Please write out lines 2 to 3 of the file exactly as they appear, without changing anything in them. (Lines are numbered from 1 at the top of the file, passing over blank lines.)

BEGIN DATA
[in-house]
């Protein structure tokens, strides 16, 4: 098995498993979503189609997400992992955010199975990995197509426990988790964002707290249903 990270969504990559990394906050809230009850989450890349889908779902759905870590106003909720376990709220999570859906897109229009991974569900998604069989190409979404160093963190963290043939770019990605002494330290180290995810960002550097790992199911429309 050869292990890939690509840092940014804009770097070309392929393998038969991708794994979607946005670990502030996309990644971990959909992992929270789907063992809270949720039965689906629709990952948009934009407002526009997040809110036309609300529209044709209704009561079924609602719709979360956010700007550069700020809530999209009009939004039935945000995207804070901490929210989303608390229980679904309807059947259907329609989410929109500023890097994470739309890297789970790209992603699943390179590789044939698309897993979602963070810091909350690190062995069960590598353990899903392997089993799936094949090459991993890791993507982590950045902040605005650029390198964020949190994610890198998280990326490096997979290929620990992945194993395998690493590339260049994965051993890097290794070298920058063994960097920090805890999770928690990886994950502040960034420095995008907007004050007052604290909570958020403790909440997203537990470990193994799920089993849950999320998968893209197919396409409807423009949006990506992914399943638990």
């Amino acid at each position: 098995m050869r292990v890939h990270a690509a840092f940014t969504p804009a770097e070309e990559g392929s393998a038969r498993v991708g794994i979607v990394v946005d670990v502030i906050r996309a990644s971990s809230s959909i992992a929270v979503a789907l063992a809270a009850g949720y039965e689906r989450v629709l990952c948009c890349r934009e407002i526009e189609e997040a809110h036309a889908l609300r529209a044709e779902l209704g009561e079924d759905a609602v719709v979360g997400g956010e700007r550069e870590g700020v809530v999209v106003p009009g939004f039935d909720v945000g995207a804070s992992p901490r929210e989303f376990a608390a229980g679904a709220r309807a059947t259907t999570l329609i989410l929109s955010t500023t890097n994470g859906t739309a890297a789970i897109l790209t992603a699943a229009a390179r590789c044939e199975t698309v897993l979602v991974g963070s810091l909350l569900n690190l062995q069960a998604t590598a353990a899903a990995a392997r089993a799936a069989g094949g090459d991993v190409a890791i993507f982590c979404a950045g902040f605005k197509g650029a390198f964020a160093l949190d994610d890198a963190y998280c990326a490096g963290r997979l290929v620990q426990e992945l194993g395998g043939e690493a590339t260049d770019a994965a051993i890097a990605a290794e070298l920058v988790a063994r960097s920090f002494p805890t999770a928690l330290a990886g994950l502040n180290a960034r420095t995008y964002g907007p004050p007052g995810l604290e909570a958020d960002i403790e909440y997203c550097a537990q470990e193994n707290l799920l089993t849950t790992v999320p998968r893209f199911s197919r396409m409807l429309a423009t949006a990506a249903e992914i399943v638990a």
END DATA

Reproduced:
């Protein structure tokens, strides 16, 4: 098995498993979503189609997400992992955010199975990995197509426990988790964002707290249903 990270969504990559990394906050809230009850989450890349889908779902759905870590106003909720376990709220999570859906897109229009991974569900998604069989190409979404160093963190963290043939770019990605002494330290180290995810960002550097790992199911429309 050869292990890939690509840092940014804009770097070309392929393998038969991708794994979607946005670990502030996309990644971990959909992992929270789907063992809270949720039965689906629709990952948009934009407002526009997040809110036309609300529209044709209704009561079924609602719709979360956010700007550069700020809530999209009009939004039935945000995207804070901490929210989303608390229980679904309807059947259907329609989410929109500023890097994470739309890297789970790209992603699943390179590789044939698309897993979602963070810091909350690190062995069960590598353990899903392997089993799936094949090459991993890791993507982590950045902040605005650029390198964020949190994610890198998280990326490096997979290929620990992945194993395998690493590339260049994965051993890097290794070298920058063994960097920090805890999770928690990886994950502040960034420095995008907007004050007052604290909570958020403790909440997203537990470990193994799920089993849950999320998968893209197919396409409807423009949006990506992914399943638990």
């Amino acid at each position: 098995m050869r292990v890939h990270a690509a840092f940014t969504p804009a770097e070309e990559g392929s393998a038969r498993v991708g794994i979607v990394v946005d670990v502030i906050r996309a990644s971990s809230s959909i992992a929270v979503a789907l063992a809270a009850g949720y039965e689906r989450v629709l990952c948009c890349r934009e407002i526009e189609e997040a809110h036309a889908l609300r529209a044709e779902l209704g009561e079924d759905a609602v719709v979360g997400g956010e700007r550069e870590g700020v809530v999209v106003p009009g939004f039935d909720v945000g995207a804070s992992p901490r929210e989303f376990a608390a229980g679904a709220r309807a059947t259907t999570l329609i989410l929109s955010t500023t890097n994470g859906t739309a890297a789970i897109l790209t992603a699943a229009a390179r590789c044939e199975t698309v897993l979602v991974g963070s810091l909350l569900n690190l062995q069960a998604t590598a353990a899903a990995a392997r089993a799936a069989g094949g090459d991993v190409a890791i993507f982590c979404a950045g902040f605005k197509g650029a390198f964020a160093l949190d994610d890198a963190y998280c990326a490096g963290r997979l290929v620990q426990e992945l194993g395998g043939e690493a590339t260049d770019a994965a051993i890097a990605a290794e070298l920058v988790a063994r960097s920090f002494p805890t999770a928690l330290a990886g994950l502040n180290a960034r420095t995008y964002g907007p004050p007052g995810l604290e909570a958020d960002i403790e909440y997203c550097a537990q470990e193994n707290l799920l089993t849950t790992v999320p998968r893209f199911s197919r396409m409807l429309a423009t949006a990506a249903e992914i399943v638990a």